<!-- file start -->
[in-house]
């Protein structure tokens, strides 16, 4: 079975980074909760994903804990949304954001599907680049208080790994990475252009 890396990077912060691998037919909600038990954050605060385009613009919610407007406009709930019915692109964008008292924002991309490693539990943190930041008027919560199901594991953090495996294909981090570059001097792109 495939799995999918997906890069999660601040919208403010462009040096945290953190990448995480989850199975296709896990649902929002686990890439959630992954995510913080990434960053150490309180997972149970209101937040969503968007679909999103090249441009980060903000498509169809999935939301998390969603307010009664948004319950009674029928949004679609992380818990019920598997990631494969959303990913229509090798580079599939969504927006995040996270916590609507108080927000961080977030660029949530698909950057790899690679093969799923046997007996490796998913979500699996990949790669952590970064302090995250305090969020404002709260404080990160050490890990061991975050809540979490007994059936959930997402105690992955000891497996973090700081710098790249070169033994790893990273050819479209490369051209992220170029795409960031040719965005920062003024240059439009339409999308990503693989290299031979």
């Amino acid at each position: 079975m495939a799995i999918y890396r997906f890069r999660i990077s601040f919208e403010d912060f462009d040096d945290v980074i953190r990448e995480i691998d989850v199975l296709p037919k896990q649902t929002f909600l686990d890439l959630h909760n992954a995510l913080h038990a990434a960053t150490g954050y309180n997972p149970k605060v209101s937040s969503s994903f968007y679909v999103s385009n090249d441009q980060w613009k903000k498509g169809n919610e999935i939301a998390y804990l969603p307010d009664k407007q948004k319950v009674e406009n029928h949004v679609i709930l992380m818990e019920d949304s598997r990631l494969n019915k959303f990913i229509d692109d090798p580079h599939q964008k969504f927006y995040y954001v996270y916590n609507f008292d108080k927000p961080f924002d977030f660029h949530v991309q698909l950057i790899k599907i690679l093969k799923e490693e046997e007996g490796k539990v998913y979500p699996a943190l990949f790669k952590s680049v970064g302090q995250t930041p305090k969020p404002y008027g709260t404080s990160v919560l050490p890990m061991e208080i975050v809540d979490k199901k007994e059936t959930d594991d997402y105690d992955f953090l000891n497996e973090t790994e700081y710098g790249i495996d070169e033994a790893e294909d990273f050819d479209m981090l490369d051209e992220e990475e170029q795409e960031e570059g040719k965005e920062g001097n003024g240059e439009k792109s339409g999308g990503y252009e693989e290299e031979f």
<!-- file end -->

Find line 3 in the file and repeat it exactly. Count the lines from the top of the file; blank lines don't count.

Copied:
């Amino acid at each position: 079975m495939a799995i999918y890396r997906f890069r999660i990077s601040f919208e403010d912060f462009d040096d945290v980074i953190r990448e995480i691998d989850v199975l296709p037919k896990q649902t929002f909600l686990d890439l959630h909760n992954a995510l913080h038990a990434a960053t150490g954050y309180n997972p149970k605060v209101s937040s969503s994903f968007y679909v999103s385009n090249d441009q980060w613009k903000k498509g169809n919610e999935i939301a998390y804990l969603p307010d009664k407007q948004k319950v009674e406009n029928h949004v679609i709930l992380m818990e019920d949304s598997r990631l494969n019915k959303f990913i229509d692109d090798p580079h599939q964008k969504f927006y995040y954001v996270y916590n609507f008292d108080k927000p961080f924002d977030f660029h949530v991309q698909l950057i790899k599907i690679l093969k799923e490693e046997e007996g490796k539990v998913y979500p699996a943190l990949f790669k952590s680049v970064g302090q995250t930041p305090k969020p404002y008027g709260t404080s990160v919560l050490p890990m061991e208080i975050v809540d979490k199901k007994e059936t959930d594991d997402y105690d992955f953090l000891n497996e973090t790994e700081y710098g790249i495996d070169e033994a790893e294909d990273f050819d479209m981090l490369d051209e992220e990475e170029q795409e960031e570059g040719k965005e920062g001097n003024g240059e439009k792109s339409g999308g990503y252009e693989e290299e031979f």